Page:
Is GMO more friend than foe?

When you think of genetically modified organisms, do you think of radioactive spiders? Some crazy scientist in a lab laughing over their chemicals? Or something that would make you super human?

Well, you wouldn’t be blamed for thinking that as that is what media has often led us to believe.

But what if I told you that humans have been genetically modifying crops and animals for at least 12,000 years? These modifications definitely weren’t done in a lab. A good example of this ancient Genetically Modified Organism (GMO) is corn. The golden sweetcorn, as we know it today, is pretty much unrecognisable from its original form; a thin green husk known as Teosintes which would barely feed a mouse let alone a full-grown human (give it a google, I’ll wait).
Now humans have been eating corn for years and no-one with super powers has emerged yet, unless marvel films are really documentaries? But how were ancient grains, such as corn, modified way back in the day? And how do you actually genetically modify an organism? I hear you cry. Well you’ve come to the right place.

The genetic modification, that happened thousands of years ago to give us large corn on the cobs and orange carrots (and yes, carrots were originally purple not orange), is similar to the genetic modification that happens today, but it occurred at a slower rate. The individuals of a species were bred based on the characteristics that the farmers wanted. You want a carrot that is orange not purple? You take the carrots that are the most orange and breed them together over and over again until you get the effect you want. But it takes generations upon generations to get a substantial effect and to ensure it is securely written into the genetic code. Nowadays, the process is essentially the same but it is sped up by inserting the DNA for the required characteristic directly into the genome instead of waiting for the animal or plant to breed.

But why bother genetically modifying a species? In doing so, we can dramatically change the features of a species to benefit our health just by altering a tiny piece of DNA. For example, insect resistant corn has been made, meaning less insecticides need to be used, thus, reducing the chemicals that are entering our food and thus our bodies. Crops, such as soybean, have been made herbicide resistant meaning surrounding weeds can be killed but the crop itself will live on. This is often used as an argument against GMO . If the species got loose, it would be able to out compete native plants and would be difficult to get rid of. However, the chance of a species escaping is slim as scientists have to be rigorous with the housing and disposal of such species, you couldn’t just put it in your compost bin or grow it in your back yard.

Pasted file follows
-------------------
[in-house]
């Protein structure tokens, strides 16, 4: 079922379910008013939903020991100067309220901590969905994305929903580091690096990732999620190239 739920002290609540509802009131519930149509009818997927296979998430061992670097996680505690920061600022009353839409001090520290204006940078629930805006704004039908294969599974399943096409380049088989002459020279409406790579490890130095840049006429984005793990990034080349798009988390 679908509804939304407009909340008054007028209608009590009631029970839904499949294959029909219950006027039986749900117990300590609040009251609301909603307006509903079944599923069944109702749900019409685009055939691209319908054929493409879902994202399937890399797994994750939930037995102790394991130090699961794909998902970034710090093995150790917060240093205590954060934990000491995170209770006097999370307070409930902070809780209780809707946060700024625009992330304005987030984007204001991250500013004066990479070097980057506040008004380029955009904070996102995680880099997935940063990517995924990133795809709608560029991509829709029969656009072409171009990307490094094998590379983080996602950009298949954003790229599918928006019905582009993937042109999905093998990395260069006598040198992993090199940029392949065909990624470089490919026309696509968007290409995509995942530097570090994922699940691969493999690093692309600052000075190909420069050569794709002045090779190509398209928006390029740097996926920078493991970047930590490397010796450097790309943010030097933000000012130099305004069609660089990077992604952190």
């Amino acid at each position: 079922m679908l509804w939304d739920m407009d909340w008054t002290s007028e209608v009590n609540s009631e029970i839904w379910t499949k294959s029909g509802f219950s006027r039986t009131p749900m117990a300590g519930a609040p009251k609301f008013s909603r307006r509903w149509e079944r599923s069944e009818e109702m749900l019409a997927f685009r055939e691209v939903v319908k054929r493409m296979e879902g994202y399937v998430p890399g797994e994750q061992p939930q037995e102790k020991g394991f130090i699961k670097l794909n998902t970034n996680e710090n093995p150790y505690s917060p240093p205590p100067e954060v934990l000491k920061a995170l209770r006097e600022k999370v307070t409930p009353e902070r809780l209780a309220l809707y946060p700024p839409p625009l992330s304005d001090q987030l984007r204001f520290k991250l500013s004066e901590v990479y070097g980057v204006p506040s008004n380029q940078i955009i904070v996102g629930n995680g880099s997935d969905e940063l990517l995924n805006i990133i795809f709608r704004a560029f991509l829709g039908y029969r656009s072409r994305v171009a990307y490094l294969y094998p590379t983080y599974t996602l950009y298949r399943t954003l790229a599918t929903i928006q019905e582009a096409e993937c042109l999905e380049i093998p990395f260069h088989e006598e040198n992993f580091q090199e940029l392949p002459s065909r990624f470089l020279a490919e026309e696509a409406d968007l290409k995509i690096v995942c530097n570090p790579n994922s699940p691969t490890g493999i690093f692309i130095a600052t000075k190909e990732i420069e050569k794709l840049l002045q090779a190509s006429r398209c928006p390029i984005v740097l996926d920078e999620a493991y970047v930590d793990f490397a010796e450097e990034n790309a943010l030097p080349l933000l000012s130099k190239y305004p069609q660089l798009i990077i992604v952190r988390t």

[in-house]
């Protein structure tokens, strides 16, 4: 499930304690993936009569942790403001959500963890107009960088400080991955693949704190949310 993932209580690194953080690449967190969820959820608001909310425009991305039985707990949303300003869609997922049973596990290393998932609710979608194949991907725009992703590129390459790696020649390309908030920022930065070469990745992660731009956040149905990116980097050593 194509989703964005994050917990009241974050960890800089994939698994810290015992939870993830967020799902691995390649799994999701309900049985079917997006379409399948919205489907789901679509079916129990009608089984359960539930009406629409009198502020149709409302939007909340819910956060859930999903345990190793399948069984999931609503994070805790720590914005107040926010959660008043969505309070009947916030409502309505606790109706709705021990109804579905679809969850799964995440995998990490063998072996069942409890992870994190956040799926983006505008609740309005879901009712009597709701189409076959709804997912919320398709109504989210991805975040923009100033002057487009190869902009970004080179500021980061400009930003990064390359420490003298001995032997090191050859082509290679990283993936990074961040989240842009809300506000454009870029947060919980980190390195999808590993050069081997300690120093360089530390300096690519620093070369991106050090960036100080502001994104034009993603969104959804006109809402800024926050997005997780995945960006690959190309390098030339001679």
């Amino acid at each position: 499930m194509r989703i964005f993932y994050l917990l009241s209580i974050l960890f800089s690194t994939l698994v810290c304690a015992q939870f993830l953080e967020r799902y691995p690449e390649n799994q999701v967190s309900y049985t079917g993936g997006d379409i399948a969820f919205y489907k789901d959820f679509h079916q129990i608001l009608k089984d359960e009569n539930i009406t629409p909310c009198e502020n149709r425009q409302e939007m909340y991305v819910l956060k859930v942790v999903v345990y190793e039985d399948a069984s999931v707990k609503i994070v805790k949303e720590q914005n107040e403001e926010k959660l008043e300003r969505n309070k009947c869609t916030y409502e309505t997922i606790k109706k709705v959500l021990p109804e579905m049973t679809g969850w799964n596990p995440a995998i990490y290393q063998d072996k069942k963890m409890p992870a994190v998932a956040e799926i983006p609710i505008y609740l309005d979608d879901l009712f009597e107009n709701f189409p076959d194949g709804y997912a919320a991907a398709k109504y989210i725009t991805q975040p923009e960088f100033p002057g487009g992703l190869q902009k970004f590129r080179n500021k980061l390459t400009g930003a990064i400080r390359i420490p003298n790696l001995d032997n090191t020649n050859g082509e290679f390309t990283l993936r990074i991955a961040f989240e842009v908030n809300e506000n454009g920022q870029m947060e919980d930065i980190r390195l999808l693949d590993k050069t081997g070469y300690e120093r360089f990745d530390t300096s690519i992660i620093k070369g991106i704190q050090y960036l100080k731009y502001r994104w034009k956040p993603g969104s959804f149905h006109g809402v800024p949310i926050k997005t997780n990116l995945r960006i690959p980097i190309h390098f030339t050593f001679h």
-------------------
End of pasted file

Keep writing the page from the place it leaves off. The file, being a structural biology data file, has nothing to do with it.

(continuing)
Not only can GMO reduce the amount of chemicals we are using in food processing but nutritional benefits can be added to crops. Golden rice is rice, as you probably guessed, but it has added vitamin A. The addition of vitamin A is to reduce vitamin A deficiencies in at risk groups such as in Indonesia and the Philippines. Why vitamin A though? Well, vitamin A deficiencies have been said to be the most important issue in terms of global health as it is easily treatable, but many groups just simply do not have access to food that provide enough of it. That’s where golden rice comes in. The rice is as effective at providing vitamin A as is eating eggs or drinking milk, meaning that there has been a reduction in blindness and death just by eating rice. The reason for golden rice’s success is that many people at risk of vitamin A deficiencies have a diet based mainly on rice, making it an obvious choice to fortify.

Another benefit of GMO crops is a reduction in the use of land. This is of increasing importance with global populations set to reach 9.8 billion by 2050; we do not have enough space for both the people themselves and the land we need to feed them. GMO crops, however, can reduce the amount of land needed and increase productivity. They have already increased land productivity by 22% and reduced the amount of land needed by 51 million acres and that’s before they have been even legalised everywhere.

So are GMO crops good or bad? Well, many benefits can be added to the plant resulting in enhanced resistance to pests, reduced land use, or even enhanced nutritional benefits. And the organism has to go through so many levels of testing to be put on to the market so that nothing that reaches your plate will be harmful, so you’re not going to turn into a superhuman any time soon, sorry about that. Humans have been modifying their crops for thousands of years but before it was at a snail’s pace. So, GMO is simply providing us with the ability to speed things up so that we can match food production to the growth of the population.

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